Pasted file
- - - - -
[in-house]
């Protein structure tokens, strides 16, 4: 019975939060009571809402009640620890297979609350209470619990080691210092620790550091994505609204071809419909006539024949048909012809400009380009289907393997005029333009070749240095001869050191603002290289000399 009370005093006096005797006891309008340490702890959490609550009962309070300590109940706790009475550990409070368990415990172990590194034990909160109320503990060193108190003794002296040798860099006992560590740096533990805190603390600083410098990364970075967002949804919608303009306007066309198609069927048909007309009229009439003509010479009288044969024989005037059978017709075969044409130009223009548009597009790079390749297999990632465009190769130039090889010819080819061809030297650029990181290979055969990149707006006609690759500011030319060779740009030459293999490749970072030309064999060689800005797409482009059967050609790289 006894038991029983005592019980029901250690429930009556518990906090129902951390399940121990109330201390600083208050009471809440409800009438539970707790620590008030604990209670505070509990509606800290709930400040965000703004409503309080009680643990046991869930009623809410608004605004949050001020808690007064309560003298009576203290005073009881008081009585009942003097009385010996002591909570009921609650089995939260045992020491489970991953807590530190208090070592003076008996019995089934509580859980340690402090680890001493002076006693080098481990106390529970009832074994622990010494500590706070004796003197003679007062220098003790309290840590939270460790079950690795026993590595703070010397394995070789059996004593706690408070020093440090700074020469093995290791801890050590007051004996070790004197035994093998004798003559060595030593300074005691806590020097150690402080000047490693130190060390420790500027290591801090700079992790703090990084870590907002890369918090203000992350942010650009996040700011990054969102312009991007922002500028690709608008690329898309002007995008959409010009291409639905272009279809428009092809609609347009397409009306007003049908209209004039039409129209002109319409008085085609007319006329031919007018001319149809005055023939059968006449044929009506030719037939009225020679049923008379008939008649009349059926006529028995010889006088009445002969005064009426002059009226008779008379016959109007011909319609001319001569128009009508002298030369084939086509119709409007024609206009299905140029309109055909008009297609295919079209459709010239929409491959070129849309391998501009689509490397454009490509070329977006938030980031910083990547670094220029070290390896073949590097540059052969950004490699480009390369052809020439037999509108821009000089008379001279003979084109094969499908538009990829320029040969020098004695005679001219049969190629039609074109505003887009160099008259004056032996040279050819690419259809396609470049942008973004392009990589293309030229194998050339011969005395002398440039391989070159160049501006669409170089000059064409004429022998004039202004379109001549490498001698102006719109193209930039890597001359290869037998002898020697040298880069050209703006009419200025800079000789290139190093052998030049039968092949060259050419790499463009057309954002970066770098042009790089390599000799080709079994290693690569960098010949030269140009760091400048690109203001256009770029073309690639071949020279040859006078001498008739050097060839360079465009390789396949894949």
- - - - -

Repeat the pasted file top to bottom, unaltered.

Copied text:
[in-house]
């Protein structure tokens, strides 16, 4: 019975939060009571809402009640620890297979609350209470619990080691210092620790550091994505609204071809419909006539024949048909012809400009380009289907393997005029333009070749240095001869050191603002290289000399 009370005093006096005797006891309008340490702890959490609550009962309070300590109940706790009475550990409070368990415990172990590194034990909160109320503990060193108190003794002296040798860099006992560590740096533990805190603390600083410098990364970075967002949804919608303009306007066309198609069927048909007309009229009439003509010479009288044969024989005037059978017709075969044409130009223009548009597009790079390749297999990632465009190769130039090889010819080819061809030297650029990181290979055969990149707006006609690759500011030319060779740009030459293999490749970072030309064999060689800005797409482009059967050609790289 006894038991029983005592019980029901250690429930009556518990906090129902951390399940121990109330201390600083208050009471809440409800009438539970707790620590008030604990209670505070509990509606800290709930400040965000703004409503309080009680643990046991869930009623809410608004605004949050001020808690007064309560003298009576203290005073009881008081009585009942003097009385010996002591909570009921609650089995939260045992020491489970991953807590530190208090070592003076008996019995089934509580859980340690402090680890001493002076006693080098481990106390529970009832074994622990010494500590706070004796003197003679007062220098003790309290840590939270460790079950690795026993590595703070010397394995070789059996004593706690408070020093440090700074020469093995290791801890050590007051004996070790004197035994093998004798003559060595030593300074005691806590020097150690402080000047490693130190060390420790500027290591801090700079992790703090990084870590907002890369918090203000992350942010650009996040700011990054969102312009991007922002500028690709608008690329898309002007995008959409010009291409639905272009279809428009092809609609347009397409009306007003049908209209004039039409129209002109319409008085085609007319006329031919007018001319149809005055023939059968006449044929009506030719037939009225020679049923008379008939008649009349059926006529028995010889006088009445002969005064009426002059009226008779008379016959109007011909319609001319001569128009009508002298030369084939086509119709409007024609206009299905140029309109055909008009297609295919079209459709010239929409491959070129849309391998501009689509490397454009490509070329977006938030980031910083990547670094220029070290390896073949590097540059052969950004490699480009390369052809020439037999509108821009000089008379001279003979084109094969499908538009990829320029040969020098004695005679001219049969190629039609074109505003887009160099008259004056032996040279050819690419259809396609470049942008973004392009990589293309030229194998050339011969005395002398440039391989070159160049501006669409170089000059064409004429022998004039202004379109001549490498001698102006719109193209930039890597001359290869037998002898020697040298880069050209703006009419200025800079000789290139190093052998030049039968092949060259050419790499463009057309954002970066770098042009790089390599000799080709079994290693690569960098010949030269140009760091400048690109203001256009770029073309690639071949020279040859006078001498008739050097060839360079465009390789396949894949």